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Although Thomas Jefferson may get credit for being the Colonial era's premier renaissance man, an equally compelling case could be made for Benjamin Franklin - writer, printer, inventor, newspaperman and a general font of practical wisdom.

'Benjamin Franklin: Ne a Boston, dans la Nouvelle Angleterre, le 17 Janv. 1706,' 1778 Franklin's Reception at the Court of France, 1778

The Library of Congress, which houses the second largest collection of Benjamin Franklin papers in the world, is celebrating the tercentenary of the birth of a great American statesman with the exhibition "Benjamin Franklin: In His Own Words."

The display features 75 items drawn from the more than 8,000 documents in the Benjamin Franklin Collection in the Library's Manuscript Division and other Franklin manuscripts in the Thomas Jefferson and George Washington papers. Also included in the display are books from Franklin's personal library, maps and other visual materials provided by the Library's Rare Book and Special Collections, Geography and Map, and Prints and Photographs divisions.

Benjamin Franklin's reputation as a writer, raconteur, wit, businessman and amateur scientist propelled him into the front ranks of Philadelphia society and later made him a popular figure abroad. During his long life, Franklin achieved fame as a printer, author, scientist, philanthropist, inventor, politician and diplomat.

The exhibition contains manuscripts, prints and other artifacts attesting to Franklin's eclectic talents and interests. These include his designs for bifocal glasses; his writings on electricity, fire prevention and cures for the common cold; cartoons and engravings espousing his political views; a religious treatise; and the first English-language imprint of his autobiography (London, 1793).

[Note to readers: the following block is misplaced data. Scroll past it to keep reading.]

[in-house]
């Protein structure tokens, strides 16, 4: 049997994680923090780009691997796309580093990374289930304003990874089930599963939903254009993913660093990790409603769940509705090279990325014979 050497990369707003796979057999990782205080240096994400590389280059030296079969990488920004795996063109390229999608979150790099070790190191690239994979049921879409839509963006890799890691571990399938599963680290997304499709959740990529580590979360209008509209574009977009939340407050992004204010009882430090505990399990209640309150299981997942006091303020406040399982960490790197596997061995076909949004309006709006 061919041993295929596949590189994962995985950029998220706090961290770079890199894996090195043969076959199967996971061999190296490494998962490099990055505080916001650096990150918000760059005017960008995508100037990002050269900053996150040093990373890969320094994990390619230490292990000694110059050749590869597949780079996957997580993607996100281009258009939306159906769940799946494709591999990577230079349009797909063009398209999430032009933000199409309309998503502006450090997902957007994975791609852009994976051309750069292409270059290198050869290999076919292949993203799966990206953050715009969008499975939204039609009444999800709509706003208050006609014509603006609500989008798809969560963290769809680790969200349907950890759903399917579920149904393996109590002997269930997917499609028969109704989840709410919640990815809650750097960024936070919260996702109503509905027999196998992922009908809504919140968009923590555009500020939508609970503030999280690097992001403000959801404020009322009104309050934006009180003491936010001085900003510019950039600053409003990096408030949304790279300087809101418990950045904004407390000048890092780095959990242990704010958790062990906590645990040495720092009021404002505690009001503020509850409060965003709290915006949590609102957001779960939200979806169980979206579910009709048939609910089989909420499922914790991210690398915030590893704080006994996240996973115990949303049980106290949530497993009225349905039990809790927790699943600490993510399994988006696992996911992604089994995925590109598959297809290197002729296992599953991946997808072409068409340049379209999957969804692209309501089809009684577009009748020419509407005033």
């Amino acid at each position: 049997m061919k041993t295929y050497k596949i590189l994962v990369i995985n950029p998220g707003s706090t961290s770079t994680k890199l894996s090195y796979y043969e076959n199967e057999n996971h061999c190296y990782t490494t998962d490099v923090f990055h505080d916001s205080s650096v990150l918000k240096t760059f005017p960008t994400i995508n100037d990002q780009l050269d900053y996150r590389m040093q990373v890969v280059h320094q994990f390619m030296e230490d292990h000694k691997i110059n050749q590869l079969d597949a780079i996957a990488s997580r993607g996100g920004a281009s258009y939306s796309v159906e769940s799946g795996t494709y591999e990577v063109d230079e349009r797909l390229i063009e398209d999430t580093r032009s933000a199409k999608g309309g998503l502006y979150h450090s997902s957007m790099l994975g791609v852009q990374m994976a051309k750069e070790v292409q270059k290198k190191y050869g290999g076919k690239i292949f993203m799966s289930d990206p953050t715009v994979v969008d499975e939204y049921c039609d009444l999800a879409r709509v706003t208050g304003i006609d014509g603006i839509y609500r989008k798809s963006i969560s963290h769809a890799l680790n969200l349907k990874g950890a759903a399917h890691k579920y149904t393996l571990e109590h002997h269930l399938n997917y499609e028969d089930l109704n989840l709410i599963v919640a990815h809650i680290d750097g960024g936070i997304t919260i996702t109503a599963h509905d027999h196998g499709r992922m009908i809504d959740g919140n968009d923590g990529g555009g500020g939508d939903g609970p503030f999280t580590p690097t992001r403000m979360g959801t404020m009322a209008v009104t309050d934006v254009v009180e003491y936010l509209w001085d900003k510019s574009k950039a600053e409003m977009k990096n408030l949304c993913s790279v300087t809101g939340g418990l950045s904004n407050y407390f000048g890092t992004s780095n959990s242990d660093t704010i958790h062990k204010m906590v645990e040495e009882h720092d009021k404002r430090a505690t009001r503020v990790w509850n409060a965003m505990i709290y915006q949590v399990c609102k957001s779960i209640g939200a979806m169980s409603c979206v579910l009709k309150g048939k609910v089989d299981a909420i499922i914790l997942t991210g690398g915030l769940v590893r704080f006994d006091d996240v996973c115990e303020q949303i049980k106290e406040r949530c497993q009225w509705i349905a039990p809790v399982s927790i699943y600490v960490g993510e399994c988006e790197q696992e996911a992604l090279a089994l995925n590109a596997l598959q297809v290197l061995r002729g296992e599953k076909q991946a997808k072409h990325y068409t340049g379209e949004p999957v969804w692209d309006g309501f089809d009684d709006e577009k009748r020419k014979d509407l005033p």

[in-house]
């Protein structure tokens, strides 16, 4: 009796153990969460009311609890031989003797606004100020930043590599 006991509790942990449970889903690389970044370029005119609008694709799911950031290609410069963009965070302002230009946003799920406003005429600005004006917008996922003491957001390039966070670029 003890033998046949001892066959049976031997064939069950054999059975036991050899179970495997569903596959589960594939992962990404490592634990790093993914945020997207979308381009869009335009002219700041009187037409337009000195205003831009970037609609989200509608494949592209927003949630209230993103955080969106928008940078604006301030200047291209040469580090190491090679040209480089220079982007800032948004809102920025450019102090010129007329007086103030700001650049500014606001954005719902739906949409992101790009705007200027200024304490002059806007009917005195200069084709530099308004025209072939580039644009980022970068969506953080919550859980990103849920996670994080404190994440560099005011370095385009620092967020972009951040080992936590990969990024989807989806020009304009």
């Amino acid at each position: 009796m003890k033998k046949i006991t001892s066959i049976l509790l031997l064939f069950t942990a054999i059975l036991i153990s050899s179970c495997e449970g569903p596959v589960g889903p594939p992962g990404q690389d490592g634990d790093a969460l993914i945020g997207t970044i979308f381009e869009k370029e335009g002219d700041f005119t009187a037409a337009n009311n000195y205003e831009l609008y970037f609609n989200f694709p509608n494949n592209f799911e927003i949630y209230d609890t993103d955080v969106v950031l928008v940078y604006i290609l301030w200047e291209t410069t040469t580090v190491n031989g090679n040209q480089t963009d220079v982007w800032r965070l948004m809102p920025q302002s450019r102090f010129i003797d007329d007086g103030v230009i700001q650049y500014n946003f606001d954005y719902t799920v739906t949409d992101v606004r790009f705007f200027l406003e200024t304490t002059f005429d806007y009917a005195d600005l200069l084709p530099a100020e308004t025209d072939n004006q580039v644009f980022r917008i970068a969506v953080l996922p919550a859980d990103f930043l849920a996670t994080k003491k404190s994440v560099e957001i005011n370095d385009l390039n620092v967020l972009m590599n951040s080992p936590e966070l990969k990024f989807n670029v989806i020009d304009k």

Benjamin Franklin was born on Jan. 17, 1706, in Boston. The 10th son of a candle maker, Franklin was educated at Boston Grammar School and subsequently apprenticed with his half-brother, Peter, a controversial printer. In 1723 Franklin found employment as a journeyman printer in Philadelphia. By 1730 he controlled his own printing shop, which published The Pennsylvania Gazette. His newspaper and "Poor Richard's Almanack" (1732-57) made him known throughout the American provinces and England, where he served as an agent of Pennsylvania in London from 1757 to 1775.

This display occupies the central portion of the larger "American Treasures" exhibition and will be on view from 10 a.m. to 5 p.m., Monday-Saturday in the Southwest Gallery of the Thomas Jefferson Building, 10 First Street S.E., Washington, D.C., through June 17, 2006. You can also view a virtual presentation of this fascinating exhibition if Washington, D.C., is not in your travel plans.

Franklin left his imprint on so many facets of American life, as evidenced by the number of parks, colleges, schools, streets and other things named after him. You can get an excellent feel for the extent of his reach by searching the American Memory collections of more than 10.5 million items of American history and culture. If you type "Ben Franklin" in the search box in the upper-right corner, you will get nearly 300 hits on Franklin-related materials. From "Ben Franklin's Waltz" to "Ben Franklin: Printer," a brief history of Franklin's life in verse.

A. Juste Chevillet [after a painting by Joseph Duplessis (1725-1802)], "Benjamin Franklin: Ne a Boston, dans la Nouvelle Angleterre, le 17 Janv. 1706," 1778. Prints and Photographs Division. Reproduction information: LC-DIG-ppmsca-10080

B. John Smith, "Franklin's Reception at the Court of France, 1778." Prints and Photographs Division. Reproduction information: LC-DIG-pga-01591